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"A pill to make you smarter"

Vancouver Sun

Source: Vancouver Sun

Published: 13 Jan 2022

Category: Pharmaceutical

Rating: (1½ stars)

what they said (Hover the mouse cursor over underlined words for more info)

It would be hard to imagine improving on the intelligence of computer engineer Bjoern Stenger, a doctoral candidate at Cambridge University. Yet for several hours, a pill seemed to make him even brainier.

Participating in a research project, Stenger downed a green gelatin cap containing a drug called modafinil. Within an hour, his attention sharpened. So did his memory. He aced a series of mental- agility tests. If his brainpower would normally rate a 10, the drug raised it to 15, he said.

"I was quite focused," said Stenger. "It was also kind of fun."

how did it rate? (more information)

Criteria Rating
Total Score 2 of 9
Availability of Treatment Not Satisfactory (?)
Novelty of Treatment Satisfactory (?)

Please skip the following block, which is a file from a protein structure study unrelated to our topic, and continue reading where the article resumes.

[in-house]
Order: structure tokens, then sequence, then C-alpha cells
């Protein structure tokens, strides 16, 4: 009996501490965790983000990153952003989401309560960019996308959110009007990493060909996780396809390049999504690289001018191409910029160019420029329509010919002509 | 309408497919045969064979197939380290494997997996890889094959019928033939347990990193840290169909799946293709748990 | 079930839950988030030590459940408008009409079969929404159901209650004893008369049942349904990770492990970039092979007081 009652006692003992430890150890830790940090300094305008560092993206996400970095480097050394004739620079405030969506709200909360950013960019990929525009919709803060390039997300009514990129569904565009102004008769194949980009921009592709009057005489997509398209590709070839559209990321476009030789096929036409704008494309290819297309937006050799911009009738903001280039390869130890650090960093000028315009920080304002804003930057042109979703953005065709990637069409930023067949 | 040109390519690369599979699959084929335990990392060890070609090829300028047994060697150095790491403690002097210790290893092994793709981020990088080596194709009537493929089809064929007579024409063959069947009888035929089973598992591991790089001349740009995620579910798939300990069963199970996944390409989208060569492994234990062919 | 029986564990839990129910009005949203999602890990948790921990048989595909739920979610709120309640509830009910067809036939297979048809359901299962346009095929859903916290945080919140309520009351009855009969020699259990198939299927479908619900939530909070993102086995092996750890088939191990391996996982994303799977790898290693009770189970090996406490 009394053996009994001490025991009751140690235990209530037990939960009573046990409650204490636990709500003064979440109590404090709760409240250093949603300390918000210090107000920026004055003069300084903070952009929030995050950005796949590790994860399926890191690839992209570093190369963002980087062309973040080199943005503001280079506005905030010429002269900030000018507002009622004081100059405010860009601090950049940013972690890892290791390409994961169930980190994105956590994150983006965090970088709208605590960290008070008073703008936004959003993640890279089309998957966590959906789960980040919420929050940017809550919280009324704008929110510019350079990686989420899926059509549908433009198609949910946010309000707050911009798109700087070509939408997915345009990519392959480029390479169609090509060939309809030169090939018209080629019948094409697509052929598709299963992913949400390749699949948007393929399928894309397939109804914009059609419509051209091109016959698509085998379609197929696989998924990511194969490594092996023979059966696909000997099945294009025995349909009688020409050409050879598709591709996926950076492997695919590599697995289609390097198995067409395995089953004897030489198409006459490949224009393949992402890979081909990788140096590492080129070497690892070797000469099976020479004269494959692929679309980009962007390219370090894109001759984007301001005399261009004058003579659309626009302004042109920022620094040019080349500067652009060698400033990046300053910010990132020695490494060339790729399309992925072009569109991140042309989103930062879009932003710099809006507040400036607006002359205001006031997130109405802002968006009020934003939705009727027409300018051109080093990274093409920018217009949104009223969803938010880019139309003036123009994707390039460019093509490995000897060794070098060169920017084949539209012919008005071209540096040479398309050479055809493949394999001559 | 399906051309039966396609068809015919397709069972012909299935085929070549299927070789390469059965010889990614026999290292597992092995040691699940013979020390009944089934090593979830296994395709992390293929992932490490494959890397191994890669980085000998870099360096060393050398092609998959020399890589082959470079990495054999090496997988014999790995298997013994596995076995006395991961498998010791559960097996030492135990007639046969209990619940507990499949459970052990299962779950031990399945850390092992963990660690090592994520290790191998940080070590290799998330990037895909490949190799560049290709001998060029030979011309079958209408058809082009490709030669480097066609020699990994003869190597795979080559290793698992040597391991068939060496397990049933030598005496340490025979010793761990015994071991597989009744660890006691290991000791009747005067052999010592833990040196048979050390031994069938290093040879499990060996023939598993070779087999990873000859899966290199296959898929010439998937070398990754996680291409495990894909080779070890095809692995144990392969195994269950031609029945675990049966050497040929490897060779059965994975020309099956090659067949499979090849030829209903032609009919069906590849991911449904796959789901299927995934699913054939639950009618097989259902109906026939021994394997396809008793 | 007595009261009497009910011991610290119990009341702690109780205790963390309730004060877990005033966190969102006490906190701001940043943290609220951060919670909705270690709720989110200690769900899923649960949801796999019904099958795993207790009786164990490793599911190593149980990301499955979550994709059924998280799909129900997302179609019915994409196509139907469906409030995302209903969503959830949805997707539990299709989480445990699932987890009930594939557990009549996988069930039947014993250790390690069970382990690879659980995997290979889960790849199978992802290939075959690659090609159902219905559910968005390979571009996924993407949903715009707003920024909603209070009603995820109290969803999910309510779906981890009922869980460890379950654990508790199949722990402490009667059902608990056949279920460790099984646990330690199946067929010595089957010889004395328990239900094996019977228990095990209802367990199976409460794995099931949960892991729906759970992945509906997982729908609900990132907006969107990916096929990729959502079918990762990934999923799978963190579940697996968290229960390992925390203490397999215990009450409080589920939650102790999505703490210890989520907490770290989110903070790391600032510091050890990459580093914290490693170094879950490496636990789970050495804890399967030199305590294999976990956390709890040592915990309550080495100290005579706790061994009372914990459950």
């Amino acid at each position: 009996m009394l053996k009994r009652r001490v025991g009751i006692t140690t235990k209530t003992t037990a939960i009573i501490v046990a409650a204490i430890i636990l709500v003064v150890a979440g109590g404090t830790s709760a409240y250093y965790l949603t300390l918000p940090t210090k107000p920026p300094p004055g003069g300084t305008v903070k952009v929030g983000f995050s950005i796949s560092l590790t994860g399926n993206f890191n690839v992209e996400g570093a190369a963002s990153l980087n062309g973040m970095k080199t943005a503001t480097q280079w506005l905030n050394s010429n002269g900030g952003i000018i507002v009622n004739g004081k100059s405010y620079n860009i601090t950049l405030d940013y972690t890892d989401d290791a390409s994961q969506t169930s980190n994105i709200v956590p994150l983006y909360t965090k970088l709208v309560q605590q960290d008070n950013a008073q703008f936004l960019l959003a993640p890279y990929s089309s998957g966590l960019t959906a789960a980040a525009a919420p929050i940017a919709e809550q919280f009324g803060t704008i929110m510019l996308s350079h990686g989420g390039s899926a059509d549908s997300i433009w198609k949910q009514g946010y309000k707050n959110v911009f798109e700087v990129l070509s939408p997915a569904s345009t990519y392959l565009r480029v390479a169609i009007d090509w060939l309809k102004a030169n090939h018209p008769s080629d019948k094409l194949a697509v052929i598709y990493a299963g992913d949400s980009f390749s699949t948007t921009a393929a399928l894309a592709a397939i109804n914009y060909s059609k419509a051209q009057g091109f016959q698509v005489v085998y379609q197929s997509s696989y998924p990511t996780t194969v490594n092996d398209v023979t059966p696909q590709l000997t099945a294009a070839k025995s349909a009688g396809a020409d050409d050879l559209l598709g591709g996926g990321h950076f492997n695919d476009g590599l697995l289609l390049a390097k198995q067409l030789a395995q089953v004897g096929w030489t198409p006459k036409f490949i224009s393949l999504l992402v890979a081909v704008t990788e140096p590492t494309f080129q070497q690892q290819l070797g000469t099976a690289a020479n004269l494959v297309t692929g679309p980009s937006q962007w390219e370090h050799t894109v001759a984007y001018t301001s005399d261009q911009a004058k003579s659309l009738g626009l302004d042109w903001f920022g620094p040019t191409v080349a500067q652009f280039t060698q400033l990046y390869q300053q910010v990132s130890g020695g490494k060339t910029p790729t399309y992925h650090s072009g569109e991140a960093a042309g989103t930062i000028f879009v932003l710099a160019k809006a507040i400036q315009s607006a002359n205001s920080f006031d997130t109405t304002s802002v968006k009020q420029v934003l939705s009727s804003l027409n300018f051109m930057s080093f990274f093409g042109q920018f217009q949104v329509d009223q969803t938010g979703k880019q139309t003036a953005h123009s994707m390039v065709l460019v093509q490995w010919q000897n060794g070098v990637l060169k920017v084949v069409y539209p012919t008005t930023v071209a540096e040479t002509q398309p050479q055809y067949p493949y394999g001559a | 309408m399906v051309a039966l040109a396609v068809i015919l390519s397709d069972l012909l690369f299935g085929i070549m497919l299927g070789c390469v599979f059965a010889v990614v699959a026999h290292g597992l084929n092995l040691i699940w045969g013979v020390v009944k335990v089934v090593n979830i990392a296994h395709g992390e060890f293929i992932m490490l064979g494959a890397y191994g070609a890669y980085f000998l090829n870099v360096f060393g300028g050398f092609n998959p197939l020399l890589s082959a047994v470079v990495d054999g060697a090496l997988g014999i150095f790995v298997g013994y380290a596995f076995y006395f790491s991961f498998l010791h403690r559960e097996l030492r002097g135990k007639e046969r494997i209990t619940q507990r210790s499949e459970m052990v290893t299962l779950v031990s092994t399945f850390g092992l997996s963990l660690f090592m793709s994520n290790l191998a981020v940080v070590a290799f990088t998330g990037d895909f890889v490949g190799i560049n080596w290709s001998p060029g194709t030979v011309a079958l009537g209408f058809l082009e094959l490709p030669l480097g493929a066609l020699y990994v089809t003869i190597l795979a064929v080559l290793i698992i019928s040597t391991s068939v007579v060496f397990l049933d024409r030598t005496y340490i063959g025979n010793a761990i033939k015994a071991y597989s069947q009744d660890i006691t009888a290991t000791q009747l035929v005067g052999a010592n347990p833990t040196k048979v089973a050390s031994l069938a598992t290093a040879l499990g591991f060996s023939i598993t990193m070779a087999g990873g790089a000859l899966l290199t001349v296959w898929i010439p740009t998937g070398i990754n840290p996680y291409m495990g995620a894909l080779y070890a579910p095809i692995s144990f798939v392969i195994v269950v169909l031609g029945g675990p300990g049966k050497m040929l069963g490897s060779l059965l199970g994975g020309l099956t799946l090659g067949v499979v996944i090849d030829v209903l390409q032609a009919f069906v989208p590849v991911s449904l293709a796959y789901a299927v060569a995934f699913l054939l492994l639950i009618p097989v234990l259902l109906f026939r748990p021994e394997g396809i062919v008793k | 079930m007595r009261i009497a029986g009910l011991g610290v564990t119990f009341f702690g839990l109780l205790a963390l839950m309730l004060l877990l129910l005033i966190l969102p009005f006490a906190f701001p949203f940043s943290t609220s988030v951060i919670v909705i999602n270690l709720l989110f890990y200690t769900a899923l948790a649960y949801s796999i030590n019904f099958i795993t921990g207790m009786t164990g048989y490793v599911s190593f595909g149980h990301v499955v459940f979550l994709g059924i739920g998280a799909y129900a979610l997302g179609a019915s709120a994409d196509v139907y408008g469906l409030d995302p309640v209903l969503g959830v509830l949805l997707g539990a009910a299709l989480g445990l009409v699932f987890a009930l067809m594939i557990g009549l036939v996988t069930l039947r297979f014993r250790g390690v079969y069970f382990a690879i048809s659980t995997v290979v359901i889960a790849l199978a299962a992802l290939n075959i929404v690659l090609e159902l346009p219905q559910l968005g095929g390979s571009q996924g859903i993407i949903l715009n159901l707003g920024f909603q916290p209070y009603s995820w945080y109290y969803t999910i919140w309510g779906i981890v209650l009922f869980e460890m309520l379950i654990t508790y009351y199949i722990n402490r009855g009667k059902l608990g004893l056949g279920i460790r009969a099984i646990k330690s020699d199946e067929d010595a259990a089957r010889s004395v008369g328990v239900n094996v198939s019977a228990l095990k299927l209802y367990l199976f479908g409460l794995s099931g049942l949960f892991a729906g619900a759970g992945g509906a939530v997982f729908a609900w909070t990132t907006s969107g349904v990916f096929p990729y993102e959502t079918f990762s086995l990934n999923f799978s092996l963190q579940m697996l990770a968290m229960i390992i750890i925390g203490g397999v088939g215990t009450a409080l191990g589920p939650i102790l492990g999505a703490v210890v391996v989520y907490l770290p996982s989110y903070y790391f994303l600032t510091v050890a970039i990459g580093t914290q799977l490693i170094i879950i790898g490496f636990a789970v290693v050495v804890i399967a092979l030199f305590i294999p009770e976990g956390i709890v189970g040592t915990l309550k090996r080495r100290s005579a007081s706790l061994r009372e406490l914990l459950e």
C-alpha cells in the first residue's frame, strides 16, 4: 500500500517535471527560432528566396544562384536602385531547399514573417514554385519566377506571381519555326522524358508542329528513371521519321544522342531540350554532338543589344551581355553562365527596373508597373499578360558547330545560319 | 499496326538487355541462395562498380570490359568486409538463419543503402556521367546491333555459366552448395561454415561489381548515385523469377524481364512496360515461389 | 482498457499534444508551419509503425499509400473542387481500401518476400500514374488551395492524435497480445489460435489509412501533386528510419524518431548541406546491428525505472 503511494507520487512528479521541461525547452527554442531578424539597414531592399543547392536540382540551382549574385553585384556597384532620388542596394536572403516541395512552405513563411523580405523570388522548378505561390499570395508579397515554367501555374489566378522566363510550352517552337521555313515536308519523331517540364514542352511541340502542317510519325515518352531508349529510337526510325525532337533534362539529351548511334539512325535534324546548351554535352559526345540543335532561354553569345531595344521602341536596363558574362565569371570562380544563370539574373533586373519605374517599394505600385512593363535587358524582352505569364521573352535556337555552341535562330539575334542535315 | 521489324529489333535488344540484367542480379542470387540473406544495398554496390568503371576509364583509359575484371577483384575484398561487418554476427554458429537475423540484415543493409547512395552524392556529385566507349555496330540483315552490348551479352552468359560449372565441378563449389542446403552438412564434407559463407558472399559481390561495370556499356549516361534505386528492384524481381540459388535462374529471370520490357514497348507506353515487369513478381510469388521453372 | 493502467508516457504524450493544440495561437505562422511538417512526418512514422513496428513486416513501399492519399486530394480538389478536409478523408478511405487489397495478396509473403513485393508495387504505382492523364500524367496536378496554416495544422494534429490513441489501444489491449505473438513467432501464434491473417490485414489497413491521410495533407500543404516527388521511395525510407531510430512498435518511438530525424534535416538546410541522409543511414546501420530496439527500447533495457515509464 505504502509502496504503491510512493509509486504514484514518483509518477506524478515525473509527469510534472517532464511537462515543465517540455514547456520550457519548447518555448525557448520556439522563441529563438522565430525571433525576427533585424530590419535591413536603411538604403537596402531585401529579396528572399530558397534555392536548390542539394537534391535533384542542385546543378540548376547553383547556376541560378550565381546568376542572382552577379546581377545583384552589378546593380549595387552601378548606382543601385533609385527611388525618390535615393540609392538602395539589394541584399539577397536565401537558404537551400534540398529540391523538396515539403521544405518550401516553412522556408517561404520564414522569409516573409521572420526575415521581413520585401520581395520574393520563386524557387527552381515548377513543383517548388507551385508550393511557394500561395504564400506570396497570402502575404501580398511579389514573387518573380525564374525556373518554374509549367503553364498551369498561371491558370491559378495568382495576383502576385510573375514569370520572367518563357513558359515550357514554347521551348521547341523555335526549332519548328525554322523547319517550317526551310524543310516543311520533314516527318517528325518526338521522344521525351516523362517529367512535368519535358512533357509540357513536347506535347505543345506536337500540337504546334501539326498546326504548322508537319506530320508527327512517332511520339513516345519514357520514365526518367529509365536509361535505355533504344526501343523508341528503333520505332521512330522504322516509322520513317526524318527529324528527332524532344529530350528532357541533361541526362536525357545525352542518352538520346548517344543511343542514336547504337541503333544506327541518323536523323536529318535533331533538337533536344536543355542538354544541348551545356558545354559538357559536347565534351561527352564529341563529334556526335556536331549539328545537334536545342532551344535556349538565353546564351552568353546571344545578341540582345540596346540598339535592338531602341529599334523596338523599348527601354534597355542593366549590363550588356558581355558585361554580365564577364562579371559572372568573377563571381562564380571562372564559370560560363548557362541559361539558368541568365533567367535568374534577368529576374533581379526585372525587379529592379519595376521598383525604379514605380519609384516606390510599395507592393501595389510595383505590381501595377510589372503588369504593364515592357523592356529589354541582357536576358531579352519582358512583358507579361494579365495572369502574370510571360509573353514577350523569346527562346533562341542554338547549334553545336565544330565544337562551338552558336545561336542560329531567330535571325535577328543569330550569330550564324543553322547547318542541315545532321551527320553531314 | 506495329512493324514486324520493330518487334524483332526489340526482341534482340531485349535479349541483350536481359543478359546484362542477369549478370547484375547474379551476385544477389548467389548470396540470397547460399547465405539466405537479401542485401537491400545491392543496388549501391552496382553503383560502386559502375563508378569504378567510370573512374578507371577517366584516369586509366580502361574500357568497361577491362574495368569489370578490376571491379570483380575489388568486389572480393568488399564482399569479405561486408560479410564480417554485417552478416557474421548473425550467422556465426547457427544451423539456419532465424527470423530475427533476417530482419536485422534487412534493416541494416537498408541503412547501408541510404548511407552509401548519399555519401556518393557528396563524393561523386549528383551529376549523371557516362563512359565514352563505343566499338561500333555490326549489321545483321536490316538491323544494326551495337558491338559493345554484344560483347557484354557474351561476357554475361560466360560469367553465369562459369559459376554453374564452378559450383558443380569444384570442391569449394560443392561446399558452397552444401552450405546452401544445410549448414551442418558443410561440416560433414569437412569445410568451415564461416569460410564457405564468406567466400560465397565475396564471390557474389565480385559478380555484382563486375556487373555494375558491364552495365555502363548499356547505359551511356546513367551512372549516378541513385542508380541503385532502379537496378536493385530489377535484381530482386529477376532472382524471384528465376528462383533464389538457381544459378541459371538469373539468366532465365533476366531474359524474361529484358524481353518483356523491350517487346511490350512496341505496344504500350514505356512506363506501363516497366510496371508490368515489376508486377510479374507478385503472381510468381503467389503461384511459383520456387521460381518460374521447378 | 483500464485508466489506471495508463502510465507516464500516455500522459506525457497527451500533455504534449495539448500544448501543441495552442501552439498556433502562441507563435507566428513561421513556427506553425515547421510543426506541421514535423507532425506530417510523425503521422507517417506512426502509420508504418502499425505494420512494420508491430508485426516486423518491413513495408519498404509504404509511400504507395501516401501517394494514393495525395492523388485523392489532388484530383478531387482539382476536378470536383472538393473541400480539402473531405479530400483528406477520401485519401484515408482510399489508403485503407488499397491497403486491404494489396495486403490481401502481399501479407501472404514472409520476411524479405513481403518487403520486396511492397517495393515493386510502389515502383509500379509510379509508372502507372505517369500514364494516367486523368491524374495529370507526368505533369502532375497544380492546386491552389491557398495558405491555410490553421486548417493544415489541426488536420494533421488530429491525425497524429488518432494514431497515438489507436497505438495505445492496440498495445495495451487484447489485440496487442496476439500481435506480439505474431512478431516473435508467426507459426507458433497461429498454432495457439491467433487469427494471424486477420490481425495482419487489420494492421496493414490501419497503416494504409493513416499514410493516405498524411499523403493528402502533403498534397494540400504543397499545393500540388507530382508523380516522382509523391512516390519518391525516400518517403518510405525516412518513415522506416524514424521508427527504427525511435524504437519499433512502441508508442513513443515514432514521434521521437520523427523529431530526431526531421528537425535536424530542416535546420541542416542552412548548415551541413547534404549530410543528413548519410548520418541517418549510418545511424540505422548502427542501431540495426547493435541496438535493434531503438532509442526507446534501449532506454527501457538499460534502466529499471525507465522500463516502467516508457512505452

Disease Mongering Not Satisfactory (?)
Treatment Options Satisfactory (?)
Costs of Treatment Not Satisfactory (?)
Evidence Not Satisfactory (?)
Quantification of Benefits of Treatment Not Satisfactory (?)
Harms of Treatment Not Satisfactory (?)
Sources of Information Not Satisfactory (?)
Relies on Press Release Not Applicable
Quantification of Harms of Treatment Not Applicable

what we said (Hover the mouse cursor over underlined words for more info)

The edgy subject matter of this article - smart drugs - is likely to draw in a significant number of readers. Unfortunately, they are unlikely to find the much needed discussion of the complex ethical and biomedical considerations that regulators, researchers and users face in determining the legitimacy of offering these potentially harmful pharmaceuticals to healthy individuals.

There is no description of the types of studies that have been done, the magnitude of the effect, the potential side effects (short-term or long-term) - with the exception subtle mental change - or the costs. This fluffy article frames poorly understood neuro-active drugs as society's next caffeine. This is an uncritical examination of the possible market expansion of drugs intended for patients suffering from serious diseases (and therefore more likely to accept a greater risk of treatment harm) to be made available to healthy individuals who will have a much lower tolerance to potential damage.

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